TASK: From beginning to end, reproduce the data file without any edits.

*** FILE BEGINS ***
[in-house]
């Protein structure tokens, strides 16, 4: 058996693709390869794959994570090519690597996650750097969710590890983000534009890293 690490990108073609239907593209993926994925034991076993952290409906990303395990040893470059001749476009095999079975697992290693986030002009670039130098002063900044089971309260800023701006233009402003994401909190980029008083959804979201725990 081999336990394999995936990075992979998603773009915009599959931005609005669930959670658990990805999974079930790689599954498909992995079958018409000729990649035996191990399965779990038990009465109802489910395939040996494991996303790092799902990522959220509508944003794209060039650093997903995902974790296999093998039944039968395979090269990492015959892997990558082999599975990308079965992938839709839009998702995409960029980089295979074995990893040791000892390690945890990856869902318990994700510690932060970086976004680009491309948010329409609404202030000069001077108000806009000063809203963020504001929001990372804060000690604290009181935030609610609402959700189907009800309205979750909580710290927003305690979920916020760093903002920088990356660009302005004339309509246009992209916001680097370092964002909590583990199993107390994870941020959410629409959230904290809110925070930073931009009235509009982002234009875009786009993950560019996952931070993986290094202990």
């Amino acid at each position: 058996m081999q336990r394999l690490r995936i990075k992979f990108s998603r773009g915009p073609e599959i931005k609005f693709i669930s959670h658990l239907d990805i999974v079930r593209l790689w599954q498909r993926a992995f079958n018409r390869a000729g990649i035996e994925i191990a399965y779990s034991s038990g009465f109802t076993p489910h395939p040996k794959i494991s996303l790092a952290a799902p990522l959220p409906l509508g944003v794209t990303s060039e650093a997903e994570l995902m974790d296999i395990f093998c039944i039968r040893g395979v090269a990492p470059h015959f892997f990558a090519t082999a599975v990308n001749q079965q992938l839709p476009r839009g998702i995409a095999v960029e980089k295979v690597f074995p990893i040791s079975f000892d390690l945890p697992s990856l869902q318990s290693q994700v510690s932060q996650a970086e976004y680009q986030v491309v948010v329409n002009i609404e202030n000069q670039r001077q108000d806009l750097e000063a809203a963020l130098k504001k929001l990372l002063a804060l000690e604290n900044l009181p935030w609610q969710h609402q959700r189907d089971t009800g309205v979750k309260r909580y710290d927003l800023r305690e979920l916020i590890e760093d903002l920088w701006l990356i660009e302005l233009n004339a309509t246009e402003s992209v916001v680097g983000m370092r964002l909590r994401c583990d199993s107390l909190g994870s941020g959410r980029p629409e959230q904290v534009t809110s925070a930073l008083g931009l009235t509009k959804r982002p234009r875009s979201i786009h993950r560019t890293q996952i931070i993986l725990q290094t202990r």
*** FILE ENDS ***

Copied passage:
[in-house]
């Protein structure tokens, strides 16, 4: 058996693709390869794959994570090519690597996650750097969710590890983000534009890293 690490990108073609239907593209993926994925034991076993952290409906990303395990040893470059001749476009095999079975697992290693986030002009670039130098002063900044089971309260800023701006233009402003994401909190980029008083959804979201725990 081999336990394999995936990075992979998603773009915009599959931005609005669930959670658990990805999974079930790689599954498909992995079958018409000729990649035996191990399965779990038990009465109802489910395939040996494991996303790092799902990522959220509508944003794209060039650093997903995902974790296999093998039944039968395979090269990492015959892997990558082999599975990308079965992938839709839009998702995409960029980089295979074995990893040791000892390690945890990856869902318990994700510690932060970086976004680009491309948010329409609404202030000069001077108000806009000063809203963020504001929001990372804060000690604290009181935030609610609402959700189907009800309205979750909580710290927003305690979920916020760093903002920088990356660009302005004339309509246009992209916001680097370092964002909590583990199993107390994870941020959410629409959230904290809110925070930073931009009235509009982002234009875009786009993950560019996952931070993986290094202990």
């Amino acid at each position: 058996m081999q336990r394999l690490r995936i990075k992979f990108s998603r773009g915009p073609e599959i931005k609005f693709i669930s959670h658990l239907d990805i999974v079930r593209l790689w599954q498909r993926a992995f079958n018409r390869a000729g990649i035996e994925i191990a399965y779990s034991s038990g009465f109802t076993p489910h395939p040996k794959i494991s996303l790092a952290a799902p990522l959220p409906l509508g944003v794209t990303s060039e650093a997903e994570l995902m974790d296999i395990f093998c039944i039968r040893g395979v090269a990492p470059h015959f892997f990558a090519t082999a599975v990308n001749q079965q992938l839709p476009r839009g998702i995409a095999v960029e980089k295979v690597f074995p990893i040791s079975f000892d390690l945890p697992s990856l869902q318990s290693q994700v510690s932060q996650a970086e976004y680009q986030v491309v948010v329409n002009i609404e202030n000069q670039r001077q108000d806009l750097e000063a809203a963020l130098k504001k929001l990372l002063a804060l000690e604290n900044l009181p935030w609610q969710h609402q959700r189907d089971t009800g309205v979750k309260r909580y710290d927003l800023r305690e979920l916020i590890e760093d903002l920088w701006l990356i660009e302005l233009n004339a309509t246009e402003s992209v916001v680097g983000m370092r964002l909590r994401c583990d199993s107390l909190g994870s941020g959410r980029p629409e959230q904290v534009t809110s925070a930073l008083g931009l009235t509009k959804r982002p234009r875009s979201i786009h993950r560019t890293q996952i931070i993986l725990q290094t202990r």